Prairie dogs reproduce like wildfire, so much so that they're a problem, so don't worry about them!

All that happened in only about two to three decades. So, my claim is that in the northwest corner of Kansas, it is obvious that extinctions are taking place at a very rapid rate. I am sure it is the same in other locations.

So, in summation, I think it is much more important to attempt to preserve what we have now, instead of worrying about species that went extinct over 10,000 years ago that we have no use for today, except for curiosity's sake. Leonard Krishtalka is right.

Ken Lassman 4 years, 9 months ago

I just saw some mammalaria or pincushion cacti in Gove County, which is south of you a ways, so they are still in Western Kansas. What you are talking about is a local decline in the numbers of a species, which can lead to local extinction, or extirpation. And yes, this is of legitimate concern and real attention should be given to providing local/regional habitat restoration projects that provide refuge to local native plant and animal species that decline with habitat fragmentation, overgrazing, herbicide use, roads, and other human activities that have led to their decline.

We have county lakes in practically every county in the state; why not manage the land around them for this purpose? To an extent, this is already happening--Douglas County Lake, for instance, is being managed somewhat by burning the undergrowth in the woodlands to control the cedar population and maintain the woodland forbs and the open nature of the cross timbers habitat. I don't know if Wildlife and Parks has this as a explicit directive, but it sure would be nice if it guided management of these areas.

To a small extent, the CRP program also encourages such land management practices, as do a few other programs, but I think it would be great if this were brought more to the forefront in these days of shrinking budgets and farm programs. I, like you (from what I think you are saying) believe that this is money and time well spent: preserving our living heritage into the future.

Ron Holzwarth 4 years, 9 months ago

I certainly agree with your last statement!

We were heavily involved in the Conservation Reserve Program (CRP) for many years in two different ways. Most farmers in Cheyenne county seemed to consider it to be no more than a way to collect money for a crop that you didn't have to raise or harvest. Quite a few farmers collected more from the subsidy than they were able to gain in profits by growing a crop in most years. An added benefit was that there was never a crop loss in with a CRP grassland, so you never needed to buy crop insurance either. You needed to sign up and commit to stay with the program for 10 years, as I recall. A large part of the payments for some of the land that my father owned were covered by the payments from the CRP program. We had a lot of acreage in it, I really don't know exactly how much, but maybe in the range of 150 to 200 acres.

And there was me, and I had an interesting job for three summers or so. (That was a joke: It really wasn't very interesting.) My job was to mow the CRP grassland every year, in the springtime. There was/is another option, and that is a controlled burn. But the difference between a controlled burn and an uncontrolled burn can be very small, and a large amount of destruction can be done by a fire that gets out of control. And since it's so dry out there, many to most of the farmers preferred to have their CRP land mowed, and my father provided that service at a reasonable price for anyone that did not own a large power mower. What that meant was that he had me do it.

Power mowers pulled by a tractor are the most dangerous farm implement in the United States, measured by the number of deaths and serious injuries. So of course I was always very careful. I will spare everyone the horrific details of two fatal power mower accidents that occurred in Cheyenne county. I don't know if there were more, but the details of those two sicken me even today, 15 to 20 years later. That might sound like a low rate of accidents, but the population of St. Francis, the county seat, is only about 1,500. So, two accidents is considered to be a lot out there.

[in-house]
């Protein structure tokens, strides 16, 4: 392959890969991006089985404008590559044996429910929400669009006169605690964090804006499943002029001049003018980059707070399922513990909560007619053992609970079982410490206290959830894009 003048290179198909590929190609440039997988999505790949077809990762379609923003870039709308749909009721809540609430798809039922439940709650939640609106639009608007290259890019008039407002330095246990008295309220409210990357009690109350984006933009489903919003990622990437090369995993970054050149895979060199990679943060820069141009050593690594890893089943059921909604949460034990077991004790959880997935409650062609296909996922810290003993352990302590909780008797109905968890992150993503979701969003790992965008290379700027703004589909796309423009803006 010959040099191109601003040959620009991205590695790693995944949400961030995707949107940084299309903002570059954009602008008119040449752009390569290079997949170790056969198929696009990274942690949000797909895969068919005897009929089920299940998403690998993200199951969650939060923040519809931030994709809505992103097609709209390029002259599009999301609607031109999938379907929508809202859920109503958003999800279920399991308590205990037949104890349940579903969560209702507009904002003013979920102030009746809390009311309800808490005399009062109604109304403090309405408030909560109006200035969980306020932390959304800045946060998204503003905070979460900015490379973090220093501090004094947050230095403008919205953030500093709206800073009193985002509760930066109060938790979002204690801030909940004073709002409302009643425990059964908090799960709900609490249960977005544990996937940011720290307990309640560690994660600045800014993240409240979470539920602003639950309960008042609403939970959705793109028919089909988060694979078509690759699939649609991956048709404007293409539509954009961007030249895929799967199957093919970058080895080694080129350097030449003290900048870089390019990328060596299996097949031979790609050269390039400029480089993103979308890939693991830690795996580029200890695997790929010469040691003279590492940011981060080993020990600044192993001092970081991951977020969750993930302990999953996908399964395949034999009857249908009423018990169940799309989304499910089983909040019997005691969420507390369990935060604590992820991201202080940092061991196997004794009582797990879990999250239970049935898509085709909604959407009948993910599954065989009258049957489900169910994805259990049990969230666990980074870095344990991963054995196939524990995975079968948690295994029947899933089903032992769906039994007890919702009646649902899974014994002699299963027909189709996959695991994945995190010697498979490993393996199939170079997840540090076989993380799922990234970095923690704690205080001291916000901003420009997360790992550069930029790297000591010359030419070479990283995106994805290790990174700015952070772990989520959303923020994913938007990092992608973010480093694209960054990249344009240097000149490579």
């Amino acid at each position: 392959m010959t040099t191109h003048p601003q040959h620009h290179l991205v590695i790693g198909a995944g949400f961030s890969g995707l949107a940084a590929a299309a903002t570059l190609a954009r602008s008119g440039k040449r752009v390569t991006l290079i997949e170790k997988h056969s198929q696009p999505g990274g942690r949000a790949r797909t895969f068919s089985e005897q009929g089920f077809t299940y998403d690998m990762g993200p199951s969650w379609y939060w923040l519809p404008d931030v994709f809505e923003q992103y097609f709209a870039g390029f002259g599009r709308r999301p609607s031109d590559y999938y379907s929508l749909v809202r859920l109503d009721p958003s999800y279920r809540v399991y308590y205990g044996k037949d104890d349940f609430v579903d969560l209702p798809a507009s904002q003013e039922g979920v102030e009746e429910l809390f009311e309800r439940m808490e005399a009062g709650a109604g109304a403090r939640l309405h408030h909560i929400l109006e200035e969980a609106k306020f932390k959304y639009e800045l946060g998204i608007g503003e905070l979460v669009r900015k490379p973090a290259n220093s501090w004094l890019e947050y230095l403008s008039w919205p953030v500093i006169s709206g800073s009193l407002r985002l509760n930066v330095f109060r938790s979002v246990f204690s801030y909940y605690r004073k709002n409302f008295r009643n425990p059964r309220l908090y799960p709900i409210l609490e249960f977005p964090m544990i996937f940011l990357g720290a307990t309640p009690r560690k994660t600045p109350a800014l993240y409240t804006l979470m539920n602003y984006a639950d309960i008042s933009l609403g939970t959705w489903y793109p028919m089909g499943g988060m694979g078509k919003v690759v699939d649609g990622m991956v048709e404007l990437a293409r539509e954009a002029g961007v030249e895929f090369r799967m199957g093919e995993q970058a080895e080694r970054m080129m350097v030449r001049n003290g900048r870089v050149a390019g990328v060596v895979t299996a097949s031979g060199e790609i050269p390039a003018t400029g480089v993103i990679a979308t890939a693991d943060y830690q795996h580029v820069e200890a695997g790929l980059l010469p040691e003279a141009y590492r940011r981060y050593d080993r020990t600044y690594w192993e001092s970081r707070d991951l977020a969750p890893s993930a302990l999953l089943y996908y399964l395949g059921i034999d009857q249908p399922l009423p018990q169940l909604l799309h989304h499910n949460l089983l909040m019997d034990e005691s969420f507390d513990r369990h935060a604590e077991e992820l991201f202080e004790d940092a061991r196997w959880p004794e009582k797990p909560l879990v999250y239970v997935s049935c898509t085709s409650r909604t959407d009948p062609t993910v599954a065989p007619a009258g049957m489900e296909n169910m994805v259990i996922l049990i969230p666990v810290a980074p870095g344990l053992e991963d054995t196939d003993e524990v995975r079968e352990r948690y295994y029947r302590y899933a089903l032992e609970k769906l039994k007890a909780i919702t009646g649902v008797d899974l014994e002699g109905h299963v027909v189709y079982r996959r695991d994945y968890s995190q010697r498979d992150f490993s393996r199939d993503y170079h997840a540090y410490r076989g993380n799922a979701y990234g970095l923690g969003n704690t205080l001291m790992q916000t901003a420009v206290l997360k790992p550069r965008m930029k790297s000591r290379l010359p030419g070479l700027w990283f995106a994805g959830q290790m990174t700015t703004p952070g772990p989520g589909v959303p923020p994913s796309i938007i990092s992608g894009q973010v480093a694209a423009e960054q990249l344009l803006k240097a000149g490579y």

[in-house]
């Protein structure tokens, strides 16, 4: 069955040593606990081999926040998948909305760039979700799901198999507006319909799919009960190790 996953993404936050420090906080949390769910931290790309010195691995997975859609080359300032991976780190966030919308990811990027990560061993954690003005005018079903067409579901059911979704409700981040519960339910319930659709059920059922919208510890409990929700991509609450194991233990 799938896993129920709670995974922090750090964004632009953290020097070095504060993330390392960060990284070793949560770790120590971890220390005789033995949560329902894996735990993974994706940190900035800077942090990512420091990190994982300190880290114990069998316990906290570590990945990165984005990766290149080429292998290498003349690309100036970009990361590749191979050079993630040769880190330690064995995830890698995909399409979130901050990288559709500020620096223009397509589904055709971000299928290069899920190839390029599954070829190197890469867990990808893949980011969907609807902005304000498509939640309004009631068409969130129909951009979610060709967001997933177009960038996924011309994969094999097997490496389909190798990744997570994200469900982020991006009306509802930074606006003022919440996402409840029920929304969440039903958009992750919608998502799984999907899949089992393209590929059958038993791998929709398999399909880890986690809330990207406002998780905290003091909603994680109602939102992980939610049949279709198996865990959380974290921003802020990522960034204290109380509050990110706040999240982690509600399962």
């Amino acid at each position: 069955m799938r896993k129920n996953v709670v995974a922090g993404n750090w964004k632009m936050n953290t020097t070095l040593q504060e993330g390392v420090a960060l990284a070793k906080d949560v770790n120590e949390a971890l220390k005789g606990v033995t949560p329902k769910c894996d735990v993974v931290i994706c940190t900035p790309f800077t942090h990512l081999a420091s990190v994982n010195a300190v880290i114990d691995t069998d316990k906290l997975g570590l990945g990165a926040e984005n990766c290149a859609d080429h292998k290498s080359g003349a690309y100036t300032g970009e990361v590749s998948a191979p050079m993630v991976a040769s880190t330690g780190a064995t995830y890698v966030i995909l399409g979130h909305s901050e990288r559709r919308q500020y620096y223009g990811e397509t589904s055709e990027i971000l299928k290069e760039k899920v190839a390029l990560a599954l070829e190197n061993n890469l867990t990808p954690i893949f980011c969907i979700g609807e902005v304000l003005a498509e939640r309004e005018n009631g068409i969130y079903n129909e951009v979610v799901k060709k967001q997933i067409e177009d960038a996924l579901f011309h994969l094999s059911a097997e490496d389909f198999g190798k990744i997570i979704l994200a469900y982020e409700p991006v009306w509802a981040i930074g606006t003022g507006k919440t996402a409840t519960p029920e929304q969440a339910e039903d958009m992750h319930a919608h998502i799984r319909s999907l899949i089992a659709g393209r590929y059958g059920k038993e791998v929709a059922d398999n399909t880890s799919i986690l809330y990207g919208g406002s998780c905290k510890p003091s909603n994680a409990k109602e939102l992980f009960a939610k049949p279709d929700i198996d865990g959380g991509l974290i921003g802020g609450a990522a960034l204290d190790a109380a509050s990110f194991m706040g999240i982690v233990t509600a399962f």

Leading on to my beef with the CRP program: It was supposed to restore the native grasslands, and to accomplish that, it was a requirement that native Buffalo grass be planted. So, I mowed thousands or tens of thousands of acres of Buffalo grass in the 1990s, and it was very obvious that the former fields that I was mowing were nothing like the native grasslands that were across the fence in some cases.

The native grasslands always had a variety of plants, although of course they were mostly Buffalo grass. But the CRP land had nothing but Buffalo grass, interspersed with a few weeds. So, the grasslands were not really restored, they were only "something like" the native prairie. One thing is for sure - I never saw a cactus in a CRP grassland!

Ken Lassman 4 years, 9 months ago

I don't know if Quail Unlimited had "wildlife packets" available in your area, but around here, introducing forbs (read: native wildflowers) was an option in the CRP acreage, and the NRCS also has their own forb interseeding program available for already established native grass plantings. Seems like the company which provided the seed was Sharp Seed, which is in Western Kansas, so I bet there were some options available, even tho cactus isn't probably in the mix. But cacti do produce seed, and if you're interested in seeing those pincushion cacti again, here's a link you might be interested in:

yourworstnightmare 4 years, 9 months ago

"“It’s a stupid idea,” said Leonard Krishtalka, director of the KU Biodiversity Institute and a professor of ecology and evolutionary biology. "

Hmmmm. Sounds like someone is stealing Mr. Krishtalka's publicity thunder, and he doesn't like it.

Joe Hyde 4 years, 9 months ago

No offense to anyone else, but I'm with Prof. Krishtalka on this. If the "de-extinction" worked, the GMO version would likely suffer minute flaws in genetic sequencing, flaws that have unintended impacts on the animal's behavior and health.

Even absent those flaws, this massive "genetically pristine" mammal would at some point undergo the urge to breed...which means science must invent and deliver an opposite-sex partner. Not doing so condemns our single-unit creation to a life of loneliness and misery -- not a feature of life for this (we presume) complex social species during the time it inhabited the earth.

Just doesn't seem like a nice thing to do to an extinct animal -- haul it back from the graveyard of time only to make its contemporary existence one of confinement and misery. Elephants deserve better.

Paul R Getto 4 years, 9 months ago

We have already accomplished this feat, and his name is Muscular Sam.